US Senate passes Tibet bill in show of support

The US Capitol is seen behind melting snow in Washington, DC, US, on 17 December 2020.

The US Capitol is seen behind melting snow in Washington, DC, US, on 17 December 2020. File photo/Reuters/Erin Scott

Tibet Sun Newsroom

McLEOD GANJ, India, 22 December 2020

The United States Senate Foreign Relations Committee on Monday passed the Tibetan Policy and Support Act of 2020 (TPSA), which has remained pending since May 2020 due to the Coronavirus pandemic.

The bill was rolled into the 5,593-page government funding bill that includes the Coronavirus pandemic stimulus legislation of approximately $900 billion.

With a strong bipartisan approval in the Senate, the TPSA will now go to the White House to be signed into law by President Donald Trump. The US House of Representatives had passed the bill by an overwhelming margin in January this year.

Due to the unprecedented challenges posed by the pandemic this year, senators were not able to bring the legislation to the floor in time for a vote. It was because of this that the TPSA was attached to the government spending bill.

The TPSA is an upgrade of the Tibet Policy Act of 2002, addressing the fundamental rights of the Tibetan people, including human rights, environmental protection, religious freedom, and democracy.

It demands that Beijing grant Washington a US consulate in Tibet, and paves the way for sanctions against Chinese officials who interfere in the succession of the Dalai Lama. It also strengthens funding for Tibetans inside and outside Tibet.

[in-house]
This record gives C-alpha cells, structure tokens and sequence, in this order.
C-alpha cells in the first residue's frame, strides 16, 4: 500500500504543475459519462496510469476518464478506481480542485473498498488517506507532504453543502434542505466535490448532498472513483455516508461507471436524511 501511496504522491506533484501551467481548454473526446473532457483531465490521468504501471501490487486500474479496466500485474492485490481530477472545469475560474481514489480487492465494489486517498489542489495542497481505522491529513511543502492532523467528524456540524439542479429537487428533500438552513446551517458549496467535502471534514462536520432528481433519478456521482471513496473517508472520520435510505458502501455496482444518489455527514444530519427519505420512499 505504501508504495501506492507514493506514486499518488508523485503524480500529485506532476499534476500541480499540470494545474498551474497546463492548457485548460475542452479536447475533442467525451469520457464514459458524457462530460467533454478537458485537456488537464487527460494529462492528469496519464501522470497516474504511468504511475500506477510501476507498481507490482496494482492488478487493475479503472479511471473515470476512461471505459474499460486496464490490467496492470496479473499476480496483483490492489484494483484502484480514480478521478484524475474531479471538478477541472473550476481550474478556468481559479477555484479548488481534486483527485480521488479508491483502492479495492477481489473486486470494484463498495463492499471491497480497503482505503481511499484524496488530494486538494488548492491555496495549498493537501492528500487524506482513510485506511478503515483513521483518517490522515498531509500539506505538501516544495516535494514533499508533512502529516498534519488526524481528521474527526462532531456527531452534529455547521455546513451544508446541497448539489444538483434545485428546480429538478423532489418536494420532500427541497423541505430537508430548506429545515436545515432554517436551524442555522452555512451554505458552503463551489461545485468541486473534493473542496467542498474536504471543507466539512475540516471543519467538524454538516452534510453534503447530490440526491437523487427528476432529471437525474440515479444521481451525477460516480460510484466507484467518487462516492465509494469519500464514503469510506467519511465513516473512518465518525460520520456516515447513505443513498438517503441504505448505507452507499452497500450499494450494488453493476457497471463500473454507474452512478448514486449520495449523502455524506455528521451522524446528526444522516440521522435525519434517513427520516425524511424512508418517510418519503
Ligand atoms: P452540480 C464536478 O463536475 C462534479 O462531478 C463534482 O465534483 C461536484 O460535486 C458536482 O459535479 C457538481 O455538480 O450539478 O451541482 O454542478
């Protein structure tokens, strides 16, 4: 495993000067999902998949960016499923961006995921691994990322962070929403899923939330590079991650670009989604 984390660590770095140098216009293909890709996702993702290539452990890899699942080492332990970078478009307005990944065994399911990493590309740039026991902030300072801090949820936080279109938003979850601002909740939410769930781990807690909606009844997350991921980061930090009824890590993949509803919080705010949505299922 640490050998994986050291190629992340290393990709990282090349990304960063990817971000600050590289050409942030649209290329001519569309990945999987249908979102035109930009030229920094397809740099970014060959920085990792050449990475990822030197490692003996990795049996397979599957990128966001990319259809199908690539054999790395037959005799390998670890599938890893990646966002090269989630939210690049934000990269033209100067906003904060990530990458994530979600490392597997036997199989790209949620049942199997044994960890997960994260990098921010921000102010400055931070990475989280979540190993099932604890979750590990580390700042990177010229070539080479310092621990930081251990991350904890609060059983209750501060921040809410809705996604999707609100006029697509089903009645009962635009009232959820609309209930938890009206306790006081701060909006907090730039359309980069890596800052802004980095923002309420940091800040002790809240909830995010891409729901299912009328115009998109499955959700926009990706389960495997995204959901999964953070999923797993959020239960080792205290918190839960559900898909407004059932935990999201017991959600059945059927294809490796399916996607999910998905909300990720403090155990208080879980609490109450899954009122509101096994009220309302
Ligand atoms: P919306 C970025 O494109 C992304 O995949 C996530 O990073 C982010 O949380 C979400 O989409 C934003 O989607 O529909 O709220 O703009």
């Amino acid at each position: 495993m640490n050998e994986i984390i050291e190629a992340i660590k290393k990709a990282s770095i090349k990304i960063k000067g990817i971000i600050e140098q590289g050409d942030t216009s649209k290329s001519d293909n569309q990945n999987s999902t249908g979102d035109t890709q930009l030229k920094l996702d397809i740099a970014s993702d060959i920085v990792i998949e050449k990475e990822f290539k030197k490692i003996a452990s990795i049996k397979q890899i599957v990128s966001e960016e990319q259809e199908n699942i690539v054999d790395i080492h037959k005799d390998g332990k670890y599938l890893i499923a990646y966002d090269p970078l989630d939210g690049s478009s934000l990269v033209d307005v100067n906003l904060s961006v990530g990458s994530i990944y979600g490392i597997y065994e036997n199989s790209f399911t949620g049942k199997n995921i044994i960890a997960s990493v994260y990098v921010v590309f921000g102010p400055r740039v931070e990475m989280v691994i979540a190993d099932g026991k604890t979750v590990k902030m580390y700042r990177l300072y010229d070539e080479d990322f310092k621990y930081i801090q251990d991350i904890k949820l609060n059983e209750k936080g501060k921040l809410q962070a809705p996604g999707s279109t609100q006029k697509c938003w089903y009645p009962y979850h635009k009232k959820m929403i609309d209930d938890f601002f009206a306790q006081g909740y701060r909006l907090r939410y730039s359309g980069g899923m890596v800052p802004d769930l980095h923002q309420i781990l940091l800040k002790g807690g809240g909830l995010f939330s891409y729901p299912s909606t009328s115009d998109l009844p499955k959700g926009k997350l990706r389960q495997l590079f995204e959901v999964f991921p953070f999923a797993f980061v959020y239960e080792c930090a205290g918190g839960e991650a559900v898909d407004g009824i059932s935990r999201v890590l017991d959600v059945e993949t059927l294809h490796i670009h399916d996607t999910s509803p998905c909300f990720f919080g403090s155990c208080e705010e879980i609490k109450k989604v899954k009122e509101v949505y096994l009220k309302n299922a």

Section 342 of the bill outlines a “statement of policy regarding the succession or reincarnation of the Dalai Lama.” China has made new laws to choose its own Dalai Lama, whereas Tibetans say atheist China has no role to play in his succession, which is a religious and traditional matter of the Tibetan people.

The 85-year-old 14th Dalai Lama, Tenzin Gyatso, has lived in exile in India after escaping from Tibet in 1959 following the Chinese invasion. He has set up his exile base in McLeod Ganj, from where he rallies for a negotiated settlement seeking autonomy for Tibet rather than independence.

“Tibetan Buddhism is practiced in many countries including Bhutan, India, Mongolia, Nepal, the People’s Republic of China, the Russian Federation, and the United States, yet the Government of the People’s Republic of China has repeatedly insisted on its role in managing the selection of Tibet’s next spiritual leader, the Dalai Lama, through actions such as those described in the ‘Measures on the Management of the Reincarnation of Living Buddhas’ in 2007,” the bill explains.

The bill directs the US government to issue economic and visa sanctions against any Chinese official deemed “complicit in identifying or installing a government-approved candidate” to succeed the Dalai Lama.


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